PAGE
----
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Nowadays, it is so simple to know exactly where our food comes from, how our clothes are made and who from our history’s past is a part of our DNA but do we know what exactly goes into our vape cartridges? There is no need to go into the federal government’s red tape on cannabis research and testing but there is a large gap in totally understanding what we are consuming. There may be a time in the near future when research will find how detrimental the metal residuals in vape cartridges are because, for now, the effects are unknown.
VAPE CARTRIDGE TESTING
According to California’s Bureau of Cannabis Control (BCC), cannabis products are tested for heavy metals such as lead, arsenic, mercury and cadmium. Currently on the market, vape cartridges are exceeding the BCC’s allowable limit of 0.5 ppm (parts per million) of lead in resin from plastic packaging. One way these heavy metals are tested for is with a technology called Inductively Coupled Plasma Mass Spectrometry (ICP-MS). This particular process is able to detect lower limits than others and is exemplary for cannabis plant testing. What it does is test for the heavy metals found in the cannabis plant’s soil, fertilizer and environment, such as water and air pollution. So far, it’s the most ideal testing technology to analyze a wide range of trace and minor elements but the larger cause for concern is that these heavy metals may pass the initial test and later contaminate the plastic included in the packaging. This becomes increasingly troubling because these metal residuals have not been researched in regards to their short and long-term side effects on human consumption.
PHASE III TESTING
This issue isn’t anything new, we saw heavy metals leaking into nicotine e-cigarettes in early 2018, with WebMD even reporting on the story. When it comes to cannabis, many individuals are shifting towards concentrates for convenience in preparation, consumption and ultimate effects. The state of California has some of the most stringent testing guidelines that ultimately affect the future of the industry in the rest of the country and internationally in countries such as Canada. Starting at the beginning of 2019, California-made cannabis products are subject to the BCCs Phase III testing that includes heavy metals, mycotoxins, water activity and terpenoids.
- Residuals in heavy metals can be found in our natural environment from gas emissions, water, pesticides and everything in between. These natural factors affect the soil in which our favorite consumption products grow, including cannabis, of course.
- Mycotoxins are toxic substances found in fungi grown on human and animal grain. Human exposure to mycotoxins, through ingestion, inhalation and dermal contact, has been associated with severe human health impacts with long-term exposure.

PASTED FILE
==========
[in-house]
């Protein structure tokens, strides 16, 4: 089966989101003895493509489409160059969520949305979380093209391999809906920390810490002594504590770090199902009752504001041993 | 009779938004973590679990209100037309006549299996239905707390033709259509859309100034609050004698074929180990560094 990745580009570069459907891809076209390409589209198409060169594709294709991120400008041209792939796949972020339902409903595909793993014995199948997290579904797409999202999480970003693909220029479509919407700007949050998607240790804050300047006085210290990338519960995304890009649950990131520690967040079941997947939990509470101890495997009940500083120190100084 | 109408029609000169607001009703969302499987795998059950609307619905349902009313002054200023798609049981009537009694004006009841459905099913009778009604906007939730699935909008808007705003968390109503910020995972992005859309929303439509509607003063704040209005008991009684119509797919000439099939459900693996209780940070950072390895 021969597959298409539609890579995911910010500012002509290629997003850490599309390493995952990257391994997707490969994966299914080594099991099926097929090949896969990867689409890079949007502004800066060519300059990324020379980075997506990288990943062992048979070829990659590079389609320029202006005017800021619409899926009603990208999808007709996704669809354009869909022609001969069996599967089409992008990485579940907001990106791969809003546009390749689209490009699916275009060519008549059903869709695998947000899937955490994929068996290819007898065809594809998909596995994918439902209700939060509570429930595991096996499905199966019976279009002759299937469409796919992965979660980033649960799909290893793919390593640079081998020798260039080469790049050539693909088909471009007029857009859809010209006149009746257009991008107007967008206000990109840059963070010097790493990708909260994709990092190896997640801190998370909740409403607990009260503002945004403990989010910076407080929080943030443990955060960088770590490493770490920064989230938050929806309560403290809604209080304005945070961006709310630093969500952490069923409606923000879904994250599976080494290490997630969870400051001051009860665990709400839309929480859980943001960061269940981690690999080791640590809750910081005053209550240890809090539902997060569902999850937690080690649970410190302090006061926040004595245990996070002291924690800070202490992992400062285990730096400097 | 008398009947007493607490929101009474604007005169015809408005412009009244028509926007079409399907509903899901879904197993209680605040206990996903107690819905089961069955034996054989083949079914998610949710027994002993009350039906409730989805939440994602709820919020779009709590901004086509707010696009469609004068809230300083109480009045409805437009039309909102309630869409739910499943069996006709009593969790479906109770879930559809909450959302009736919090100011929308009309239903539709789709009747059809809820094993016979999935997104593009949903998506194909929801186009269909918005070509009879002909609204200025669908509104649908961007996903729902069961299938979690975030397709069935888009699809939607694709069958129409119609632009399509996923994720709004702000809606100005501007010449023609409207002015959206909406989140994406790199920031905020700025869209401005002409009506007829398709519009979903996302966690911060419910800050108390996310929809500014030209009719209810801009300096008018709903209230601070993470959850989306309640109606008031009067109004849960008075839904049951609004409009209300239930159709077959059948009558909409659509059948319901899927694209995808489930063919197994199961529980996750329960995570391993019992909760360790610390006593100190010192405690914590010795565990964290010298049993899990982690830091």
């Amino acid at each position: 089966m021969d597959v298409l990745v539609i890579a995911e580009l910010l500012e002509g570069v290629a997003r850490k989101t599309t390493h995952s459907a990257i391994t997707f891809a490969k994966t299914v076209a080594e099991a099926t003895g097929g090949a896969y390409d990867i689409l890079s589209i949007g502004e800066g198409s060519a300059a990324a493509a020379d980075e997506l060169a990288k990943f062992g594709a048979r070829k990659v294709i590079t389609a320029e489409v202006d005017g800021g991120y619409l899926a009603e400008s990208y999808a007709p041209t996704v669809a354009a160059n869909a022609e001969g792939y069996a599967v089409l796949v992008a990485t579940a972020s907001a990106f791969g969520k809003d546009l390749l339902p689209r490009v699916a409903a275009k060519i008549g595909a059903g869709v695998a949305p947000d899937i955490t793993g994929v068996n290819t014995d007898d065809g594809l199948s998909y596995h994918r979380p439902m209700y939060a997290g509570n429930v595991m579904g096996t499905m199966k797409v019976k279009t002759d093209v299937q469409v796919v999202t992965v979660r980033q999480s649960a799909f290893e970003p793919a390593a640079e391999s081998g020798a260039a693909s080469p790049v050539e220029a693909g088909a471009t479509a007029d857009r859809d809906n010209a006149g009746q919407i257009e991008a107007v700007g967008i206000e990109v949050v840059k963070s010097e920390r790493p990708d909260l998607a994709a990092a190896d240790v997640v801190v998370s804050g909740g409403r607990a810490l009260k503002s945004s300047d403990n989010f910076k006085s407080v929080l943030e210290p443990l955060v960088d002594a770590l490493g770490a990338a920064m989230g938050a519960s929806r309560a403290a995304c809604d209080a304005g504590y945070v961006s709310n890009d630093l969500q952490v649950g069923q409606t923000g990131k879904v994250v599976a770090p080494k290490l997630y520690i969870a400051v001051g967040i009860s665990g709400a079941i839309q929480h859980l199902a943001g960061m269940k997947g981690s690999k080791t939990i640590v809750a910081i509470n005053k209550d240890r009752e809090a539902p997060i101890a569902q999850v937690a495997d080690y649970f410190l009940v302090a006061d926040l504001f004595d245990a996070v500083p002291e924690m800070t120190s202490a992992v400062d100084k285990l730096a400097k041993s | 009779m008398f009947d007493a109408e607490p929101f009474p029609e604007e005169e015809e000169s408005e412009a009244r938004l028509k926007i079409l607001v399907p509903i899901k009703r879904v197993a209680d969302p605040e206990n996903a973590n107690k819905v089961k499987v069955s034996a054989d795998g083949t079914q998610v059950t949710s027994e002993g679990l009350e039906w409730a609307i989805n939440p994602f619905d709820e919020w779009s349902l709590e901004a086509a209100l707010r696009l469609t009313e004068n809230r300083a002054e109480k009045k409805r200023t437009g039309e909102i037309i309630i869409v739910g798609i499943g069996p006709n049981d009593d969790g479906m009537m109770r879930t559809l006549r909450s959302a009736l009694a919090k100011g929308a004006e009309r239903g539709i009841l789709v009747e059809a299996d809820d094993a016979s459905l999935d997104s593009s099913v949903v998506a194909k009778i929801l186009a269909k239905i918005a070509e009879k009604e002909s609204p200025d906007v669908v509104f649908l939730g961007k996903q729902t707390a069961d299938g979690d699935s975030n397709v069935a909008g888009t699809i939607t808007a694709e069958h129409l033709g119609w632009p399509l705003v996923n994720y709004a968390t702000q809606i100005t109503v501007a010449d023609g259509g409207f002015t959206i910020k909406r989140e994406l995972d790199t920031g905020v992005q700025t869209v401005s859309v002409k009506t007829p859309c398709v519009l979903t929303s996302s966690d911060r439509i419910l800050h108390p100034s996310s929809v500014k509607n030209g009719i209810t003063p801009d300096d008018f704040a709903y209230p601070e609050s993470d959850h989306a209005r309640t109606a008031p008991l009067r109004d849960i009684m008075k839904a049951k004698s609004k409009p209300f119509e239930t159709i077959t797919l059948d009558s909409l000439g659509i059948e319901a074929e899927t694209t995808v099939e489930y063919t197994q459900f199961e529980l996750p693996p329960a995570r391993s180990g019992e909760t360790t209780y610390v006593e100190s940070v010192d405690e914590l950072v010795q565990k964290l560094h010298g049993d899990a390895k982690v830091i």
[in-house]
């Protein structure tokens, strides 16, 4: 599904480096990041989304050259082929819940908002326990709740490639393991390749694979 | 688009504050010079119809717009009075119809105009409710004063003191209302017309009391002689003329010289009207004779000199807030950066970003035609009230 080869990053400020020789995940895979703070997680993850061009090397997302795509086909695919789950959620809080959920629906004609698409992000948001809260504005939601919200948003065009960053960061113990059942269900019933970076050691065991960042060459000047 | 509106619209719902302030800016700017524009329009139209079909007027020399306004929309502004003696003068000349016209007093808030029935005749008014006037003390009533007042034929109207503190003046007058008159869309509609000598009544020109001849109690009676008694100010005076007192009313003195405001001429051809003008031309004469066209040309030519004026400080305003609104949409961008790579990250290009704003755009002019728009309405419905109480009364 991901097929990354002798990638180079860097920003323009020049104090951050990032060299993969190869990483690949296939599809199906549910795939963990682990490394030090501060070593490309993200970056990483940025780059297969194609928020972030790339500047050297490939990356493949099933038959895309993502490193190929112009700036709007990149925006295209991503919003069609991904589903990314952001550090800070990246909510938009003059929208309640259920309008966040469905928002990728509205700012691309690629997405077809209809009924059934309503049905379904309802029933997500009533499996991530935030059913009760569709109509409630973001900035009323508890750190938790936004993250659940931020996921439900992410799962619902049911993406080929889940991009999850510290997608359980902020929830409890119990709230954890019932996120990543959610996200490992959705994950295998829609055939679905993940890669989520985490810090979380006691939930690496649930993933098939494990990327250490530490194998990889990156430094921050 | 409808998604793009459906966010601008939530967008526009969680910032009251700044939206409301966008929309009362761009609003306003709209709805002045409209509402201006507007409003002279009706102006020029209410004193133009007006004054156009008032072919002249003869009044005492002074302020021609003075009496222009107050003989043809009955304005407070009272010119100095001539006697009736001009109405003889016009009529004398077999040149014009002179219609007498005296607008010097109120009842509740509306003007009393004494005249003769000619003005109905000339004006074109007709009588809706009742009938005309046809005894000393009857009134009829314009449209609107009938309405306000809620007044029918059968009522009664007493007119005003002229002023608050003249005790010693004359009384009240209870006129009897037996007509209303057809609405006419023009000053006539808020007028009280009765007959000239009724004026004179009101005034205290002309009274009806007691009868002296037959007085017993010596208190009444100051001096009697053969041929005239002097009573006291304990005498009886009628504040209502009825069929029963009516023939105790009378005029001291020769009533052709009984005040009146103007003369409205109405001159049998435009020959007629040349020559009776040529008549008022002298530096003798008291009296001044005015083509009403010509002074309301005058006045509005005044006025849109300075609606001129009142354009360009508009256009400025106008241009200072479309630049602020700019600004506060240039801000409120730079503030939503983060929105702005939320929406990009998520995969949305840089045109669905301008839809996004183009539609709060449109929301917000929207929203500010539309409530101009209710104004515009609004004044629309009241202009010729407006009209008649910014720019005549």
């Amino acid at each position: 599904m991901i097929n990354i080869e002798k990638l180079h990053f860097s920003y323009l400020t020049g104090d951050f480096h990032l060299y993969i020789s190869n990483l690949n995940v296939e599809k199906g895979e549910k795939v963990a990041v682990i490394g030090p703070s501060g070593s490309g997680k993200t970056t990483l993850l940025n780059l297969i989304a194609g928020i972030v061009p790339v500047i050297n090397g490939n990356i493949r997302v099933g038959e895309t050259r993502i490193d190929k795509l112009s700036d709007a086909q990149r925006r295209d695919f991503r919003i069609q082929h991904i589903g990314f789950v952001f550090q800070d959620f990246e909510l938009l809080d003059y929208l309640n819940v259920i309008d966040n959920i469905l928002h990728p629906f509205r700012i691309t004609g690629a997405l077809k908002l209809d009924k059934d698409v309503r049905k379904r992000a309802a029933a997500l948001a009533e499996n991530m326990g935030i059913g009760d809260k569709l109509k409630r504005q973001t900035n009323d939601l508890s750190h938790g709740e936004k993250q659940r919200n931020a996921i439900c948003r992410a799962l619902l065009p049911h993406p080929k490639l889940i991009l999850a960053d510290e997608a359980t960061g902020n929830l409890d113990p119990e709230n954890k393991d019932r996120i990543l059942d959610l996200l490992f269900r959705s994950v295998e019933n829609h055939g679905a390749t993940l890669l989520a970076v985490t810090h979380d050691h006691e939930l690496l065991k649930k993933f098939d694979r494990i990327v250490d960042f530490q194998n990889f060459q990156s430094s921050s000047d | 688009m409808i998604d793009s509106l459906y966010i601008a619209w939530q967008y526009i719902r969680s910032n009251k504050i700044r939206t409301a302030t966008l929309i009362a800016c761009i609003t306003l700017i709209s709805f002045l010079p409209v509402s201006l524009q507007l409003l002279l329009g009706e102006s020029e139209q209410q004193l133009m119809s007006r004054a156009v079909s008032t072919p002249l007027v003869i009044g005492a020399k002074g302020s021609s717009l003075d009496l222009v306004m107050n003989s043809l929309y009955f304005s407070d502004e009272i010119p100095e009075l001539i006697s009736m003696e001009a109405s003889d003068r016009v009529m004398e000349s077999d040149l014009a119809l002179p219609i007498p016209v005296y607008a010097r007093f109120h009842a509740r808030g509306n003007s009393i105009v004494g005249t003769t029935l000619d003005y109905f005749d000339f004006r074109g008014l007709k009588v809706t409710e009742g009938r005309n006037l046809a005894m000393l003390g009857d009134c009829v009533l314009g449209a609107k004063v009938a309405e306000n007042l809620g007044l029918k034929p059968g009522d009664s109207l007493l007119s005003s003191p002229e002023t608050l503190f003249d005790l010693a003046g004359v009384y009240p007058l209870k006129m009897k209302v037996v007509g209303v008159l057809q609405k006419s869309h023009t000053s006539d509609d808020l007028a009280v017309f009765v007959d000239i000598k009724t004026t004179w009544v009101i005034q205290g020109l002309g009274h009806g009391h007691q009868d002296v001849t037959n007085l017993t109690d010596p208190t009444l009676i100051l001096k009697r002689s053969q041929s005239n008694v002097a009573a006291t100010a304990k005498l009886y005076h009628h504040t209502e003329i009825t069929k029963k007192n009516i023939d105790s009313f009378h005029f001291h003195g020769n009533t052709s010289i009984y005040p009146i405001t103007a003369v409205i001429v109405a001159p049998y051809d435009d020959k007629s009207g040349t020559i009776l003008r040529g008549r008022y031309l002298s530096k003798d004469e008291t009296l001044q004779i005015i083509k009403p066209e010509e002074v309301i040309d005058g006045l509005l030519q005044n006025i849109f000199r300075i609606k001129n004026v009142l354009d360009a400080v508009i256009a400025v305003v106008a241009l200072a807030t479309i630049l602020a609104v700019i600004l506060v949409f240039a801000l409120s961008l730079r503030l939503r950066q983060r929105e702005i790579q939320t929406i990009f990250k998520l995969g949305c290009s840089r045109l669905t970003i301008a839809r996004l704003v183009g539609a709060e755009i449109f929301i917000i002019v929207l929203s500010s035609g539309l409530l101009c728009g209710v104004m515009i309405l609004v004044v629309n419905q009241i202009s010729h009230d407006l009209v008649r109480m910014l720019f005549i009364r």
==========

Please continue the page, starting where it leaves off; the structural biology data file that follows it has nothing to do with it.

- This quantifies the amount of water found in cannabis products that may cause bacterial, yeast and mold growth.
- This requires companies that advertise terpenes on their products to test for said terpenes and their percentages.
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THE SIMPLE CONVENIENCE
Right now, the state of California is experiencing bottlenecks in their testing facilities. With the increasing popularity of vape cartridges and consumer convenience greater testing will be ultimately needed. Many consumers are shifting to concentrates because of the convenience, but some of the more traditionalist consumers are waiting for the market to evolve and become more heavily regulated. Vape cartridges work by heating the cannabis concentrate to its boiling point. Right now, CCELL (ceramic cell) vape cartridges, made mostly in Shenzhen, China, are more reliable by giving consumers larger inhales with less leaks. The 360° porous ceramic heating system creates this consistent vapor without burning, like other vape cartridge technology. They do not always pass the stringent tests in California but are more passable in states like Washington.
VAPE CARTRIDGE TEMPERATURES
It has been up for debate that the temperature of various vape cartridges may contain more carcinogens than others. Some believe that when products burn above 250° they become cancerous due to metal residual leakage. Some vape cartridges do not burn higher than 320 ° and are seemingly safer than the devices that burn well over 400°. These products are harmful to consumers esophagus’ and have more of a chance of leaking metals into the body. If a consumer is ever curious on which brands burn at lower or higher temperatures they are usually open to answering. But of course, there are limited studies into if varying temperatures are a larger cause for concern at all.
WHAT CAN BE DONE
What is needed most is instituting more testing facilities in states like California to properly test cannabis products efficiently and timely. To reduce the amount of heavy metals in cannabis products requires more stringent production procedures from producers and brands alike. The state of California has some of the highest standards to protect the consumer. This is a long-term initiative that needs to be thought about now in order to prevent heavy metal poisonings in consumers worldwide. Like many other issues in the industry, this is another long-standing fight that requires the help of brands, testing facilities, state and federal governments to work together to help shape the future of the industry.